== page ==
As a highly intelligent and also realistic man, he knew he would have to fight for success. In the meantime, the best automobile engineers and designers had arrived at Maranello - Gioacchino Colombo, one of the fathers of the Alfetta was a Ferrari man. Alongside him was Aurelio Lampredi, another great engine designer. Cars with the prancing horse insignia were winning in road races, but what counted now for Ferrari was beating Alfa Romeo in Formula 1. In 1950, Ferrari had 200 employees, which meant responsibility for the livelihoods of 200 families. 26 cars had been sold, 5 more than in 1949. Soon the first examples would land in the United States and would immediately become objects of desire for rich gentlemen drivers and Hollywood actors. The great day finally arrived - 14 July 1951, the British Grand Prixat Silverstone. Ferrari had its winning formula in the 375 F1, a V12 rocket of a car able to produce 380 HP and a top speed of 320 km/h. Juan Froilan Gonzalez, the Argentinian known to friends as “El Cabezon” because of his large head, was the team driver best able to interpret and tame all that power.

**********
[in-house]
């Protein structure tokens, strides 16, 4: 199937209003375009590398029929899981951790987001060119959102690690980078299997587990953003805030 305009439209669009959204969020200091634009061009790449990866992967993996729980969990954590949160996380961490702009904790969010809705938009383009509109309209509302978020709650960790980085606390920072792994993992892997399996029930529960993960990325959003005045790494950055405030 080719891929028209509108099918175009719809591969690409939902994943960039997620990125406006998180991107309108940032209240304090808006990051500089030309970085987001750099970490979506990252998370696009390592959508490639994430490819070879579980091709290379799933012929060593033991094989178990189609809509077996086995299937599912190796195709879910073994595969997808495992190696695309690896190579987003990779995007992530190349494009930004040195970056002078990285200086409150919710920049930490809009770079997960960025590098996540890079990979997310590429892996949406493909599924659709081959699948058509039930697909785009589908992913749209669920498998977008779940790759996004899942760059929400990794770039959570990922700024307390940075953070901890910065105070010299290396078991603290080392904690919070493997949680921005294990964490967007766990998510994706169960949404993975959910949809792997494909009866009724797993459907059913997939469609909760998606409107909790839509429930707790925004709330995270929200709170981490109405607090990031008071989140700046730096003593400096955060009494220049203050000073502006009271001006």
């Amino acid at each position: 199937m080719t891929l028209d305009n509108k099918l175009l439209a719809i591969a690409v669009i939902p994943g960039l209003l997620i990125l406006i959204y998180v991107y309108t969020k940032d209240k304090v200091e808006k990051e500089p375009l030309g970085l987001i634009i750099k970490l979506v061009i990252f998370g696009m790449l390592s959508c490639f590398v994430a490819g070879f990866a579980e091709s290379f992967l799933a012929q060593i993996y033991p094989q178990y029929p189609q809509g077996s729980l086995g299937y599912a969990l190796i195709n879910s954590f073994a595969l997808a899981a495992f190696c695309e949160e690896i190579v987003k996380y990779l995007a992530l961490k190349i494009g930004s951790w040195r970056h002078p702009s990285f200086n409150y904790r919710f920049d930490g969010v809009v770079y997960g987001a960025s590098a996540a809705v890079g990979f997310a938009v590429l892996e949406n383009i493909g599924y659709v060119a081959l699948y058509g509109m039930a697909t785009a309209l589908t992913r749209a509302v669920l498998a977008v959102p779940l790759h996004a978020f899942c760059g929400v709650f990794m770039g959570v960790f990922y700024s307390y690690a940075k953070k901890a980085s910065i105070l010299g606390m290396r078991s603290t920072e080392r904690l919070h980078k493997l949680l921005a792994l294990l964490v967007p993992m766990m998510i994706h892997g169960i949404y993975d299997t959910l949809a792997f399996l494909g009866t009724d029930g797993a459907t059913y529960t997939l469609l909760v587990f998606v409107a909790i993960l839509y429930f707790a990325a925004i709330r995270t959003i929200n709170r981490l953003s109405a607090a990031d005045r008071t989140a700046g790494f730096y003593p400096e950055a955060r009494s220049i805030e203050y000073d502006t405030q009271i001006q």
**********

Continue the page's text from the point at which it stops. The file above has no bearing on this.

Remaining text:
It was the fifth race of the 1951 Formula One World Championship season. Fastest times in the qualifying sessions had been set by Gonzalez’s Ferrari, followed by Fangio and Farina in the rival Alfa Romeos. The race started, thrilling the crowd as Gonzalez and Fangio repeatedly overtook one another –two good friends with completely opposite driving styles. El Cabezon moved his heavy torso from side to side, following the curves of the track as if he were urging his car through them. Fangio, on the other hand, drove sitting straight up, his arms making rapid, controlled movements, and moving his head very slightly. Just a few seconds separated the two cars. The Ferrari pit crew rapidly changed tyres and refuelled in a record-breaking 23 seconds. After 90 laps, Gonzalez’s Ferrari crossed the finish line with a 51 second lead over Fangio’s Alfa Romeo. Enzo Ferrari was in his office in Maranello when he took the call from Silverstone telling him of the victory. In his memoir he wrote that after crying with joy, “I mixed tears of enthusiasm with tears of pain because I thought, today I killed my mother”. Alfa Romeo’s General Manager, Francesco Quaroni, sent Ferrari a telegram congratulating him. In reply, Ferrari wrote “You can be sure that I still hold a certain adolescent tenderness, a sort of first love for our Alfa, the pure affection one has for one’s mother”.